Ultraviolet absorbing compounds provide a rapid response mechanism for UV protection in some reef fish

Braun, C., Reef, R. and Siebeck, U. E. (2016) Ultraviolet absorbing compounds provide a rapid response mechanism for UV protection in some reef fish. Journal of Photochemistry and Photobiology B: Biology, 160 400-407. doi:10.1016/j.jphotobiol.2016.04.020


Author Braun, C.
Reef, R.
Siebeck, U. E.
Title Ultraviolet absorbing compounds provide a rapid response mechanism for UV protection in some reef fish
Journal name Journal of Photochemistry and Photobiology B: Biology   Check publisher's open access policy
ISSN 1873-2682
1011-1344
Publication date 2016-07
Year available 2016
Sub-type Article (original research)
DOI 10.1016/j.jphotobiol.2016.04.020
Open Access Status Not Open Access
Volume 160
Start page 400
End page 407
Total pages 8
Place of publication Amsterdam, Netherlands
Publisher Elsevier BV
Collection year 2017
Language eng
Formatted abstract
The external mucus surface of reef fish contains ultraviolet absorbing compounds (UVAC), most prominently Mycosporine-like Amino Acids (MAAs). MAAs in the external mucus of reef fish are thought to act as sunscreens by preventing the damaging effects of ultraviolet radiation (UVR), however, direct evidence for their protective role has been missing. We tested the protective function of UVAC's by exposing fish with naturally low, Pomacentrus amboinensis, and high, Thalassoma lunare, mucus absorption properties to a high dose of UVR (UVB: 13.4 W * m-2, UVA: 6.1 W * m-2) and measuring the resulting DNA damage in the form of cyclobutane pyrimidine dimers (CPDs). For both species, the amount of UV induced DNA damage sustained following the exposure to a 1 h pulse of high UVR was negatively correlated with mucus absorbance, a proxy for MAA concentration. Furthermore, a rapid and significant increase in UVAC concentration was observed in P. amboinensis following UV exposure, directly after capture and after ten days in captivity. No such increase was observed in T. lunare, which maintained relatively high levels of UV absorbance at all times. P. amboinensis, in contrast to T. lunare, uses UV communication and thus must maintain UV transparent mucus to be able to display its UV patterns. The ability to rapidly alter the transparency of mucus could be an important adaptation in the trade off between protection from harmful UVR and UV communication.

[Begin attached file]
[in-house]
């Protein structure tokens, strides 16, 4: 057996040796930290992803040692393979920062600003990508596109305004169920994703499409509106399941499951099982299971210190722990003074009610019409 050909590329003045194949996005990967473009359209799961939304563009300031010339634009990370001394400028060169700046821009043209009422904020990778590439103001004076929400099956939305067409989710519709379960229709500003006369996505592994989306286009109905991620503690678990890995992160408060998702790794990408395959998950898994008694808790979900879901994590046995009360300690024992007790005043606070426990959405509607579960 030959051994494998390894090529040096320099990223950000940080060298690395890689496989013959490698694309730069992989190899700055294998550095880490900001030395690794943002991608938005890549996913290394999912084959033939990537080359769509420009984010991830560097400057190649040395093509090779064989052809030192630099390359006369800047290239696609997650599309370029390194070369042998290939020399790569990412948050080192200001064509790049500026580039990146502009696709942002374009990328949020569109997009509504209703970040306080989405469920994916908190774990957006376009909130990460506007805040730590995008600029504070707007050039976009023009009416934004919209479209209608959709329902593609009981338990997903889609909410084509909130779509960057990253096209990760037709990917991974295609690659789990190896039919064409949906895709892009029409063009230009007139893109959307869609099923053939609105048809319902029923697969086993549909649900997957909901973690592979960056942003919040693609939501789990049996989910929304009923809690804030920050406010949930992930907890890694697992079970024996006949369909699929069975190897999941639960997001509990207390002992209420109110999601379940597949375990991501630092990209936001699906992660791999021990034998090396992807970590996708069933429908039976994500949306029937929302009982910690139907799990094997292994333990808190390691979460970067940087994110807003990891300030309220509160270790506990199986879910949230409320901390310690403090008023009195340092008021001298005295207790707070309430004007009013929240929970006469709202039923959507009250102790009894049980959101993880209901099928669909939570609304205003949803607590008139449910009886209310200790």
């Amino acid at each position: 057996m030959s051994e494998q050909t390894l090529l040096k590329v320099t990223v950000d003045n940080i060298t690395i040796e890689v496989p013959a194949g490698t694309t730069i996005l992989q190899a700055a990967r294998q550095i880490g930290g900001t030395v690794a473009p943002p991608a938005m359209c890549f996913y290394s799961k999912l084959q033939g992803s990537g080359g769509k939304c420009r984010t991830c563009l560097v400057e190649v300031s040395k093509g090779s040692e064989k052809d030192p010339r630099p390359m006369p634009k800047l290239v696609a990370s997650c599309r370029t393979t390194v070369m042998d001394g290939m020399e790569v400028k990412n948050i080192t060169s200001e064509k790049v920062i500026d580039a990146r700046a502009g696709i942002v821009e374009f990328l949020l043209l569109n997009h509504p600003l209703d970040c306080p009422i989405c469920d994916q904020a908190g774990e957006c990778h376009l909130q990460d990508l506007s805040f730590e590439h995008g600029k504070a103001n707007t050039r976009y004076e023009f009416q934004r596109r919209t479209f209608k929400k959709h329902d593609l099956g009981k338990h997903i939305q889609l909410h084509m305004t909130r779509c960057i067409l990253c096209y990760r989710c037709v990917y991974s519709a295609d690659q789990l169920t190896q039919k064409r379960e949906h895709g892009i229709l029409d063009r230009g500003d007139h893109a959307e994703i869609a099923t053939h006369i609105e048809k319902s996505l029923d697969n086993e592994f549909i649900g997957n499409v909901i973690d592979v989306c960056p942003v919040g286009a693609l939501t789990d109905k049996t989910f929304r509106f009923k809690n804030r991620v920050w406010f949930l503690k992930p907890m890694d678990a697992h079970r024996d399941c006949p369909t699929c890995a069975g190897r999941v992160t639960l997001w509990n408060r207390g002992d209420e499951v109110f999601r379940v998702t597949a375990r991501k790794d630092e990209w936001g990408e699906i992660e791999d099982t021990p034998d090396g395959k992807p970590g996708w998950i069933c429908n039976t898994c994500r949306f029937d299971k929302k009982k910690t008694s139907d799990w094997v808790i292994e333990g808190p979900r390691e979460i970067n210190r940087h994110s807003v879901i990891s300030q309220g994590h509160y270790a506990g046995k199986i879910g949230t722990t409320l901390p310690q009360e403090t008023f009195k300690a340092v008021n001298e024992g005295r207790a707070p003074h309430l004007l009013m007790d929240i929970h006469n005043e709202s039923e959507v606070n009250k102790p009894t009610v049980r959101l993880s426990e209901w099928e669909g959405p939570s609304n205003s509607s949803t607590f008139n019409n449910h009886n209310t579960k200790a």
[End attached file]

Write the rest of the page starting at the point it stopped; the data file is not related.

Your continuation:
Keyword DNA damage
Mycosporine-like amino acids
Pomacentrus amboinensis
Reef fish
Sunscreens
Ultraviolet absorbing compounds
UV radiation
Q-Index Code C1
Q-Index Status Provisional Code
Institutional Status UQ

Document type: Journal Article
Sub-type: Article (original research)
Collections: HERDC Pre-Audit
School of Biomedical Sciences Publications
 
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